From The Murders At White House Farm Chapter 15:

Painting the exterior walls at Vaulty that afternoon, Michael Horsnell noticed that all wasn't well. At quarter past three he recognized June's silver Renault as it turned in at the drive. He watched June, Sheila and the twins head into the garden: "Mrs. Bamber was playing with the two boys, jumping over small hedges and running up and down the garden. Sheila was with them, but she was like a zombie. She walked very rigidly, and the only part of her that moved was from the knees down. She didn't even turn her head from left to right. I did not hear Sheila speak at all. They went into the house."

Offline Caroline

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Re: Sheila's first rifle load:
« Reply #34 on: October 12, 2019, 05:19:PM »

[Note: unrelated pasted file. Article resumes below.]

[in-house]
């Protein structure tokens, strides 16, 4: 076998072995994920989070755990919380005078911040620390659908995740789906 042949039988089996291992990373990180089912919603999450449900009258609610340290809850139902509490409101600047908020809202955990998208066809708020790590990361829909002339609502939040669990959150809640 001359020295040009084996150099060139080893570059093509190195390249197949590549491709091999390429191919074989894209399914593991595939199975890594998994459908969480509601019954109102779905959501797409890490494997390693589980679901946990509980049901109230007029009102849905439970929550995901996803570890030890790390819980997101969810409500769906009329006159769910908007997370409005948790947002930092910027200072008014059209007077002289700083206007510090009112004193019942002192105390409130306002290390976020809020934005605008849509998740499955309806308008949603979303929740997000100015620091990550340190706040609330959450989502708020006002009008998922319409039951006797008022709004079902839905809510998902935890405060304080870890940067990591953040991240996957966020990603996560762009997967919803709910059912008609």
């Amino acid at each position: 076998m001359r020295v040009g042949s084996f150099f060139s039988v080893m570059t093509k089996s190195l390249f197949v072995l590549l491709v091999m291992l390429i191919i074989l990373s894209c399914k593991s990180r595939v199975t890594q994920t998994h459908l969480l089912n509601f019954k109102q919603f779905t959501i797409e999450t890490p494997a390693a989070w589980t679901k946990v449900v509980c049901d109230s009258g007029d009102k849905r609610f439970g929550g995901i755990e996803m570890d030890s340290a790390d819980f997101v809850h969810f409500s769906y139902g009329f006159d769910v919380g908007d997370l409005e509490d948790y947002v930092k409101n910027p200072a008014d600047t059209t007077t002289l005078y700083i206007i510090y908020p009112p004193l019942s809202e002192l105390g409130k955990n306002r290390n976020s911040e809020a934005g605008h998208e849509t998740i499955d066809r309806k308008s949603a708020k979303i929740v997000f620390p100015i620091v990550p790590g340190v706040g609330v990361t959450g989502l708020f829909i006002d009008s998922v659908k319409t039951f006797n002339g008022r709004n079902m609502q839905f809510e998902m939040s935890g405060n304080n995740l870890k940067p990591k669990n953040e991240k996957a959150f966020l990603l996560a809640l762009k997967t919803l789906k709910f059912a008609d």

It's not difficult to mass kill when there are MH issues involved.

 It's not difficult to mass kill when you know how to use and shoot semi-automatic weapon, you have no empathy and you want your inheritance early!

Offline Caroline

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Re: Sheila's first rifle load:
« Reply #35 on: October 12, 2019, 05:21:PM »



" In her condition ?" Steve she wasn't pregnant, she was a tall wiry girl who probably skipped up and down the stairs like a two year old on speed. Instead of risking her nails being broken she'd have put a few bullets in the magazine rather than the full quota and carried so many loose ones upstairs. Sadly her father would have been taken out first because of his state of RM.A lot of the shootings were overkill.

They were made to look that way.